World of Jazz Podcast #20 – 21st March 2013

This podcast is a music only mix which is available from www.mixcloud.com/BobonSCR/world-of-jazz-podcast-20/

DAVE DOUGLAS

“Time Travel” by Dave Douglas Quintet is the all-instrumental follow-up to “Be Still” featuring the same players and vocalist Aoife O’Donovan. Even with the identical personnel (sans O’Donovan) “Time Travel” is it’s own statement. “I was really interested in what David Toomey wrote in his book The New Time Travelers,” Douglas says. “How the concept of time travel has been around a long time, and how it is evident in the way we think and the way we create: backwards, forwards, all directions at once, beyond the speed of light, rearranging our understanding of cause and effect.”

releases 09 April 2013 

Dave Douglas – trumpet
Jon Irabagon – saxophone
Matt Mitchell – piano
Linda Oh – bass
Rudy Royston – drums
Link : http://music.davedouglas.com/
  • Featured Track : Garden State

JOE HARRIOT

During the late 1960s Harriott and violinist John Mayer developed Indo-Jazz Fusion – an early attempt at building on music from diverse traditions. This involved a “double quintet” of five Indian and five jazz musicians playing together on a number of compositions largely conceived by Mayer. Opinion is often divided on the validity of these experiments. Whilst they offered a new and unique fusion of styles, it could be that the composition structures did not allow the freedom of the jazzmen to improvise. Three albums resulted from the collaboration with Mayer: Indo Jazz Suite (Atlantic 1966)- which is featured hear  Indo Jazz Fusions Volume 1 and 2 (Columbia (UK) 1967 and 1968).
  • Featured Track : Raga Megha

MILES TRIBUTES

This section of the podcast looks at various tributes to Miles Davis…..

RON CARTER

Although he has been involved  in a couple of Miles Davis tribute bands and Herbie Hancock’s V.S.O.P. up until the Dear Miles album Carter resisted the urge to create an album featuring the legacy of his ex-boss. Only seven of the ten songs on the album are associated with Davis and “Bags’ Groove” is a bit of a stretch. Also there is no trumpet played on the album allowing for a different angle on the tribute.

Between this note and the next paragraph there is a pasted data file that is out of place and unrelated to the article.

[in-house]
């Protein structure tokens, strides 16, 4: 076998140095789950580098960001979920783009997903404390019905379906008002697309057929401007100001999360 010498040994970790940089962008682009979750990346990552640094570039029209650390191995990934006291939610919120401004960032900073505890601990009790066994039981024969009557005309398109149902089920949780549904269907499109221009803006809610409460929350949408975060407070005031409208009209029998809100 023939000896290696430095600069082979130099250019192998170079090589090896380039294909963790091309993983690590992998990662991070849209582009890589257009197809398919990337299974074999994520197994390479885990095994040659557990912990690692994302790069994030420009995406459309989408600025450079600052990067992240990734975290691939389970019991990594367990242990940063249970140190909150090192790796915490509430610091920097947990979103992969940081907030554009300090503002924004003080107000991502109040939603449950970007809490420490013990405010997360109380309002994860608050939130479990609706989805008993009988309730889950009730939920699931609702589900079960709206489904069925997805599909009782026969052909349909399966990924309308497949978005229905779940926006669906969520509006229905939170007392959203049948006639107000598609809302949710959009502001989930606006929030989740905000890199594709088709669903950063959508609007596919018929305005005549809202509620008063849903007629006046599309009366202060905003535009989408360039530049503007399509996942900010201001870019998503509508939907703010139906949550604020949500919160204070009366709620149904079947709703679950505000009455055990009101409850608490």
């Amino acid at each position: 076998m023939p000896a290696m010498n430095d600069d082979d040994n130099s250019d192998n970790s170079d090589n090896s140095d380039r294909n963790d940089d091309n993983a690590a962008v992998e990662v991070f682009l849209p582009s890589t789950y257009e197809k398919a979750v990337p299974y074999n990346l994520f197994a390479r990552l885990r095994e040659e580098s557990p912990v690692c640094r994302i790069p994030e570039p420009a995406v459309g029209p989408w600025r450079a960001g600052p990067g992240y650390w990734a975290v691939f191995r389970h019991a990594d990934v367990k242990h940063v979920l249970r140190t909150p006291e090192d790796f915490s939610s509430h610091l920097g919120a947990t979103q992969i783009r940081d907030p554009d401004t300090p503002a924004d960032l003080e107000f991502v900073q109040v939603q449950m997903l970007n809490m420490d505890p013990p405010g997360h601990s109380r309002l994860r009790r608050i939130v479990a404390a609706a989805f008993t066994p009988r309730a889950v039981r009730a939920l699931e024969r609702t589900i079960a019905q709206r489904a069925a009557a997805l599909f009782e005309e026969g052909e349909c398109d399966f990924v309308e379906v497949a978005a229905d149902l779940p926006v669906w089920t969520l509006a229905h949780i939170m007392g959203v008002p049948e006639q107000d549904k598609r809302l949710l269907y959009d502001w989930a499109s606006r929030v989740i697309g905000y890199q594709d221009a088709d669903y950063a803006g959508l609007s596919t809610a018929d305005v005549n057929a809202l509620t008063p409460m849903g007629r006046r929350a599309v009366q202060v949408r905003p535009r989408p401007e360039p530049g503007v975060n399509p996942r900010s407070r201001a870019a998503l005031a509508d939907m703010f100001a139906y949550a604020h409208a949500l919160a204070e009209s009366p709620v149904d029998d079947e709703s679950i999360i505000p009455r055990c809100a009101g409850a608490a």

Ron Carter – Bass
Stephen Scott – Piano
Payton Crossley – Drums
Roger Squitero  – Percussion
  • Featured Tracks : Stella By Starlight

WADADA LEO SMITH & HENRY KAISER

Yo Miles (1998) was the brainchild of experimental guitar hero Henry Kaiser and trumpet player Wadada Leo Smith, who teamed up with bassist Michael Manring, drummer Lukas Ligeti, and a group of other musicians including John Medeski, and Elliott Sharp  to rework some Miles Davis compositions from his electric jazz-funk period.  The sole non Miles tune on the album is featured – a Smith composition.
  • Featured Track : Miles Dewey Davis III Great Ancestor

MARCUS MILLER

Miller delivered a double live album of the work which launched Miles on Warners – Tutu Revisited (2011). Recorded live at Lyon Auditorium on December 22, 2009  there is a complimentary DVD of the proceedings.
Marcus Miller – Bass, Bass Clarinet
Ronald Bruner, Jr. – Drums
Federico Gonzalez Peña – Keyboards
Alex Han – Saxophone
Christian Scott  – Trumpet
  • Featured Track – Tutu

 MILT JACKSON

 Jackson’s Ville is one of four Savoy CDs that pair Jackson with Lucky Thompson.  Bluesy hard bop from 1956.
Milt Jackson – Vibes
Lucky Thompson – Tenor Saxophone
Hank Jones – Piano
Wendell Marshall – Bass
Kenny Clarke – Drums
  • Featured Track – Soul in 3-4

ART FARMER

Art Farmer had switched to the flumpet (a customized hybrid of the fluegelhorn and the trumpet created especially for him) by the time of this 1991 concert, which was recorded at the Blue Note in Fukuoda, Japan.  A great interpretation of Ellington and Strayhorn’s classic track.
Art Farmer – Flumpet
Geoff Keezer – Piano
Kenny Davis – Bass
Lewis Nash – Drums
  • Featured Track : Ishfahan

JOE FARRELL

Joe Farrell, known in the ’60s as a hard bop tenor saxophonist, moved into new areas  in the 1970s. On this near-classic album from 1970 The Joe Farrell Quartet  Farrell switches between tenor, soprano, flute, and  oboe while being joined by a rather notable band of the four jazz stars who made up Miles Davis’ Lost Quintet in 1969. Which implies that the album should be entitled quintet rather than quartet?
Joe Farrell – Saxophones, Flute, Oboe
John McLaughlin – Guitar
Chick Corea – Piano
Dave Holland – Bass
Jack DeJohnette – Drums
  • Featured track : Alter Ego

cover

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